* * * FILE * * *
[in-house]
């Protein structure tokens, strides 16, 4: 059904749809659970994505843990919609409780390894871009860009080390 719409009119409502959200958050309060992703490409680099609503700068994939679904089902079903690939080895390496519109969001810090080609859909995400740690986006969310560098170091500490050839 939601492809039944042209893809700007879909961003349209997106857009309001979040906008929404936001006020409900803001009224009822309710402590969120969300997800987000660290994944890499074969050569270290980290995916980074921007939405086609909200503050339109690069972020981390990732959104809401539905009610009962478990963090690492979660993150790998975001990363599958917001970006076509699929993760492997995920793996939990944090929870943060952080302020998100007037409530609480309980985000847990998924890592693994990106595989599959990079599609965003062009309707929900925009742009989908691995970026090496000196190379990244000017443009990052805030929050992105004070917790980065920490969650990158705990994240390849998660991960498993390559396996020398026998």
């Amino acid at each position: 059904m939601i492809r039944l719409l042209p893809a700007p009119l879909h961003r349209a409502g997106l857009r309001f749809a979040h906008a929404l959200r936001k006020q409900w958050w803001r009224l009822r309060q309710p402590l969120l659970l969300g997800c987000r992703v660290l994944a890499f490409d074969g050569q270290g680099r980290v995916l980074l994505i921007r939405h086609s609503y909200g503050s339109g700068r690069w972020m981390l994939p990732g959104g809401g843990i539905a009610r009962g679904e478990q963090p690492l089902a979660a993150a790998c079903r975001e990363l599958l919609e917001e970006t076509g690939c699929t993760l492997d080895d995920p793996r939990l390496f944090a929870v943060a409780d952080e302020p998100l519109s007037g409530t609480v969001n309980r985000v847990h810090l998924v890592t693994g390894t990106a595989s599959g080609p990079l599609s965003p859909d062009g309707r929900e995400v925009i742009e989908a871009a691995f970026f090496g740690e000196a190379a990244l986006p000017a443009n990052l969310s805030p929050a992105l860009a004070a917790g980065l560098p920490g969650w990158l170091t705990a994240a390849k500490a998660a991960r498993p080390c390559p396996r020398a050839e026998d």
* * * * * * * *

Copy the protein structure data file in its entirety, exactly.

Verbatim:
[in-house]
């Protein structure tokens, strides 16, 4: 059904749809659970994505843990919609409780390894871009860009080390 719409009119409502959200958050309060992703490409680099609503700068994939679904089902079903690939080895390496519109969001810090080609859909995400740690986006969310560098170091500490050839 939601492809039944042209893809700007879909961003349209997106857009309001979040906008929404936001006020409900803001009224009822309710402590969120969300997800987000660290994944890499074969050569270290980290995916980074921007939405086609909200503050339109690069972020981390990732959104809401539905009610009962478990963090690492979660993150790998975001990363599958917001970006076509699929993760492997995920793996939990944090929870943060952080302020998100007037409530609480309980985000847990998924890592693994990106595989599959990079599609965003062009309707929900925009742009989908691995970026090496000196190379990244000017443009990052805030929050992105004070917790980065920490969650990158705990994240390849998660991960498993390559396996020398026998």
């Amino acid at each position: 059904m939601i492809r039944l719409l042209p893809a700007p009119l879909h961003r349209a409502g997106l857009r309001f749809a979040h906008a929404l959200r936001k006020q409900w958050w803001r009224l009822r309060q309710p402590l969120l659970l969300g997800c987000r992703v660290l994944a890499f490409d074969g050569q270290g680099r980290v995916l980074l994505i921007r939405h086609s609503y909200g503050s339109g700068r690069w972020m981390l994939p990732g959104g809401g843990i539905a009610r009962g679904e478990q963090p690492l089902a979660a993150a790998c079903r975001e990363l599958l919609e917001e970006t076509g690939c699929t993760l492997d080895d995920p793996r939990l390496f944090a929870v943060a409780d952080e302020p998100l519109s007037g409530t609480v969001n309980r985000v847990h810090l998924v890592t693994g390894t990106a595989s599959g080609p990079l599609s965003p859909d062009g309707r929900e995400v925009i742009e989908a871009a691995f970026f090496g740690e000196a190379a990244l986006p000017a443009n990052l969310s805030p929050a992105l860009a004070a917790g980065l560098p920490g969650w990158l170091t705990a994240a390849k500490a998660a991960r498993p080390c390559p396996r020398a050839e026998d």